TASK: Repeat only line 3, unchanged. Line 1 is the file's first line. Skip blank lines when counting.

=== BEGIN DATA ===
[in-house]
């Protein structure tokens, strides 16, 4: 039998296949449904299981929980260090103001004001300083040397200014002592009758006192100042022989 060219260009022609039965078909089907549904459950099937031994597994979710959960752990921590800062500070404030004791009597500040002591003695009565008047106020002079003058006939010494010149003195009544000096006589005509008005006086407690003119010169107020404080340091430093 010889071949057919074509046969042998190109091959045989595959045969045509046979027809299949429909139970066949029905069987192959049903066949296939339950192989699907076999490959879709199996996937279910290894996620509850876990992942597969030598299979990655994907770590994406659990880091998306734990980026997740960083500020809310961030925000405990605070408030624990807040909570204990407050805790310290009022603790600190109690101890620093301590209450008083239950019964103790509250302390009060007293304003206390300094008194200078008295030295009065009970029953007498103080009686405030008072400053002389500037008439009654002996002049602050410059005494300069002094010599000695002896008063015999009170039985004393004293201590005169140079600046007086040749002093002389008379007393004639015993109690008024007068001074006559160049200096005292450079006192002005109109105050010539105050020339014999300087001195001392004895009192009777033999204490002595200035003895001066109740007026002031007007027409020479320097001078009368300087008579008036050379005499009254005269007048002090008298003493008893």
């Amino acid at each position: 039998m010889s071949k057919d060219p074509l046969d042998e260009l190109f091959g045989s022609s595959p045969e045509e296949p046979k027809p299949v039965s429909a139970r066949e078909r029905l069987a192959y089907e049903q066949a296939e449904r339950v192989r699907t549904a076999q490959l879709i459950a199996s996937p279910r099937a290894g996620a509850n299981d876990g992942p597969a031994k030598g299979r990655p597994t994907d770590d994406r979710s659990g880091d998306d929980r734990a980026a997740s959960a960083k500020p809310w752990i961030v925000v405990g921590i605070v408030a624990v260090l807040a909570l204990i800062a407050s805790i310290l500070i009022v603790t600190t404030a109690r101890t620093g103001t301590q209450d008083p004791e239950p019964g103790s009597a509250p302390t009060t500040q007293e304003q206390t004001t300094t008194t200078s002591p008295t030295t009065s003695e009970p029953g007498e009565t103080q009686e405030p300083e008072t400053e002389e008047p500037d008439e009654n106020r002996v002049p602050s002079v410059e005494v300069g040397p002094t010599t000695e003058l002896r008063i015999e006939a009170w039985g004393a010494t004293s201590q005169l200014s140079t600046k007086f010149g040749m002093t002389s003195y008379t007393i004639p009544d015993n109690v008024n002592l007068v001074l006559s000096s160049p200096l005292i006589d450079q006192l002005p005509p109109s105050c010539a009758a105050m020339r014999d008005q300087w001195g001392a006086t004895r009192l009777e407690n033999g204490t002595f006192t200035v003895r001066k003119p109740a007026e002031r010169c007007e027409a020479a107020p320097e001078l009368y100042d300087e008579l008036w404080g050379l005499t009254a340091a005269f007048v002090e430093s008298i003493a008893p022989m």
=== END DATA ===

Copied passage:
């Amino acid at each position: 039998m010889s071949k057919d060219p074509l046969d042998e260009l190109f091959g045989s022609s595959p045969e045509e296949p046979k027809p299949v039965s429909a139970r066949e078909r029905l069987a192959y089907e049903q066949a296939e449904r339950v192989r699907t549904a076999q490959l879709i459950a199996s996937p279910r099937a290894g996620a509850n299981d876990g992942p597969a031994k030598g299979r990655p597994t994907d770590d994406r979710s659990g880091d998306d929980r734990a980026a997740s959960a960083k500020p809310w752990i961030v925000v405990g921590i605070v408030a624990v260090l807040a909570l204990i800062a407050s805790i310290l500070i009022v603790t600190t404030a109690r101890t620093g103001t301590q209450d008083p004791e239950p019964g103790s009597a509250p302390t009060t500040q007293e304003q206390t004001t300094t008194t200078s002591p008295t030295t009065s003695e009970p029953g007498e009565t103080q009686e405030p300083e008072t400053e002389e008047p500037d008439e009654n106020r002996v002049p602050s002079v410059e005494v300069g040397p002094t010599t000695e003058l002896r008063i015999e006939a009170w039985g004393a010494t004293s201590q005169l200014s140079t600046k007086f010149g040749m002093t002389s003195y008379t007393i004639p009544d015993n109690v008024n002592l007068v001074l006559s000096s160049p200096l005292i006589d450079q006192l002005p005509p109109s105050c010539a009758a105050m020339r014999d008005q300087w001195g001392a006086t004895r009192l009777e407690n033999g204490t002595f006192t200035v003895r001066k003119p109740a007026e002031r010169c007007e027409a020479a107020p320097e001078l009368y100042d300087e008579l008036w404080g050379l005499t009254a340091a005269f007048v002090e430093s008298i003493a008893p022989m």